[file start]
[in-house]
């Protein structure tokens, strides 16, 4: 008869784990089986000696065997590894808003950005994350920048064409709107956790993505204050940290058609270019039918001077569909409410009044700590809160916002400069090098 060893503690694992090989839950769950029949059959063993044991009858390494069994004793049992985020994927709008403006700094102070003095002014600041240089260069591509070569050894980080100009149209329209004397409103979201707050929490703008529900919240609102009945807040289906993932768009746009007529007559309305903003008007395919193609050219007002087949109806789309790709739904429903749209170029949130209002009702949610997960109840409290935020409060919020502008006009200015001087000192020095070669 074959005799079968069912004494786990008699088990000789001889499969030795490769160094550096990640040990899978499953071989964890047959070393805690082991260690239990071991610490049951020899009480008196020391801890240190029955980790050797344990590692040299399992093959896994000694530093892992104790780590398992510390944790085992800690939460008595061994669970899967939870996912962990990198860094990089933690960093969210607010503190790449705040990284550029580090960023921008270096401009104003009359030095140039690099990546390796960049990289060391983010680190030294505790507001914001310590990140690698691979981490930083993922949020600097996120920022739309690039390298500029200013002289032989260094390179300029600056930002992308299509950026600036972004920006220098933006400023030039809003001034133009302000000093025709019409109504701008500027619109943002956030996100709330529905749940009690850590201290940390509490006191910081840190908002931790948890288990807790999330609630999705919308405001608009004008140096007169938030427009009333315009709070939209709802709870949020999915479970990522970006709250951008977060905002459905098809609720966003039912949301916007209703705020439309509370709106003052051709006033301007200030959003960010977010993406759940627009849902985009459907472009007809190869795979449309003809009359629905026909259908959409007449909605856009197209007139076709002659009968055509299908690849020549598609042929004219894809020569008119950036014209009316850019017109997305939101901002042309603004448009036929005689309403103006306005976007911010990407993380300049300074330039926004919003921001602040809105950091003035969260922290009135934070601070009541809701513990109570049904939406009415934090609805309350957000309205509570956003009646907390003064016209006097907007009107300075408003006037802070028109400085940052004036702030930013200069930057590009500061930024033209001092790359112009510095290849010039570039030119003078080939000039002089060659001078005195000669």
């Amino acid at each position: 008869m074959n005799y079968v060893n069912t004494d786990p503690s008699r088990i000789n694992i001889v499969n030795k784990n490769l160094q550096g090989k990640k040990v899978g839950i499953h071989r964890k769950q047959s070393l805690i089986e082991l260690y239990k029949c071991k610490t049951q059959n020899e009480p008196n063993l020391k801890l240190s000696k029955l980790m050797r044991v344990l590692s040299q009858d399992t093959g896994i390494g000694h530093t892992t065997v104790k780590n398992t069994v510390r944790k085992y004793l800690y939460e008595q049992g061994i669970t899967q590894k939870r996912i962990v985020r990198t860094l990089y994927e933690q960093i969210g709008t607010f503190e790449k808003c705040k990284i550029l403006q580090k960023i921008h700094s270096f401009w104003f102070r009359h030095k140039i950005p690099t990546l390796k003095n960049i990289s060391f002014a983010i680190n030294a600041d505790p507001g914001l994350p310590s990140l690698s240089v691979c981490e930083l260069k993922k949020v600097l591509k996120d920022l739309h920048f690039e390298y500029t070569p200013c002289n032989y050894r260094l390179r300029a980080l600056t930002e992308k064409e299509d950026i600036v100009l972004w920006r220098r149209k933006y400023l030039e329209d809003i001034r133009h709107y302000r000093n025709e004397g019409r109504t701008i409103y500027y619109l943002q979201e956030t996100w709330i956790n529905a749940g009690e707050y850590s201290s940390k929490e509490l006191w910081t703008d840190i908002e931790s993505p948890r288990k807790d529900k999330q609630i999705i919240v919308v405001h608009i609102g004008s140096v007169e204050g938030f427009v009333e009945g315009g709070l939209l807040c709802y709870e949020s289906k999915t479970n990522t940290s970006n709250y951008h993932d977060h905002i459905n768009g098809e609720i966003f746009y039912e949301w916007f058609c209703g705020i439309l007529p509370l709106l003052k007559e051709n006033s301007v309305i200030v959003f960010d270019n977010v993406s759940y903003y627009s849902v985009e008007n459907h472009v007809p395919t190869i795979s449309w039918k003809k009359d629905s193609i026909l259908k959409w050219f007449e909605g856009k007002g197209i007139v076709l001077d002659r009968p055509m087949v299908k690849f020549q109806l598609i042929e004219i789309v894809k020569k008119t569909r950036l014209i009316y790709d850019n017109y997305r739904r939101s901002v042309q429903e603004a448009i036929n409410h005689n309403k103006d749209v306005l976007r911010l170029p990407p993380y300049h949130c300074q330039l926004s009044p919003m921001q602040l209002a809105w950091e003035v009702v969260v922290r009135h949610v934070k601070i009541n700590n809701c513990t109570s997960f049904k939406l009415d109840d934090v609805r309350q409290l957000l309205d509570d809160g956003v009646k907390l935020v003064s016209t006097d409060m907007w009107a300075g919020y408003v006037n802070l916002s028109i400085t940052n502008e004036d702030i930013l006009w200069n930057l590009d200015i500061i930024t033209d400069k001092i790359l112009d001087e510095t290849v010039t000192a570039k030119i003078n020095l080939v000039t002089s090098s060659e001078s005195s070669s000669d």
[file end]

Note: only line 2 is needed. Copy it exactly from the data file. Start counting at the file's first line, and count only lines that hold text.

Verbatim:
């Protein structure tokens, strides 16, 4: 008869784990089986000696065997590894808003950005994350920048064409709107956790993505204050940290058609270019039918001077569909409410009044700590809160916002400069090098 060893503690694992090989839950769950029949059959063993044991009858390494069994004793049992985020994927709008403006700094102070003095002014600041240089260069591509070569050894980080100009149209329209004397409103979201707050929490703008529900919240609102009945807040289906993932768009746009007529007559309305903003008007395919193609050219007002087949109806789309790709739904429903749209170029949130209002009702949610997960109840409290935020409060919020502008006009200015001087000192020095070669 074959005799079968069912004494786990008699088990000789001889499969030795490769160094550096990640040990899978499953071989964890047959070393805690082991260690239990071991610490049951020899009480008196020391801890240190029955980790050797344990590692040299399992093959896994000694530093892992104790780590398992510390944790085992800690939460008595061994669970899967939870996912962990990198860094990089933690960093969210607010503190790449705040990284550029580090960023921008270096401009104003009359030095140039690099990546390796960049990289060391983010680190030294505790507001914001310590990140690698691979981490930083993922949020600097996120920022739309690039390298500029200013002289032989260094390179300029600056930002992308299509950026600036972004920006220098933006400023030039809003001034133009302000000093025709019409109504701008500027619109943002956030996100709330529905749940009690850590201290940390509490006191910081840190908002931790948890288990807790999330609630999705919308405001608009004008140096007169938030427009009333315009709070939209709802709870949020999915479970990522970006709250951008977060905002459905098809609720966003039912949301916007209703705020439309509370709106003052051709006033301007200030959003960010977010993406759940627009849902985009459907472009007809190869795979449309003809009359629905026909259908959409007449909605856009197209007139076709002659009968055509299908690849020549598609042929004219894809020569008119950036014209009316850019017109997305939101901002042309603004448009036929005689309403103006306005976007911010990407993380300049300074330039926004919003921001602040809105950091003035969260922290009135934070601070009541809701513990109570049904939406009415934090609805309350957000309205509570956003009646907390003064016209006097907007009107300075408003006037802070028109400085940052004036702030930013200069930057590009500061930024033209001092790359112009510095290849010039570039030119003078080939000039002089060659001078005195000669």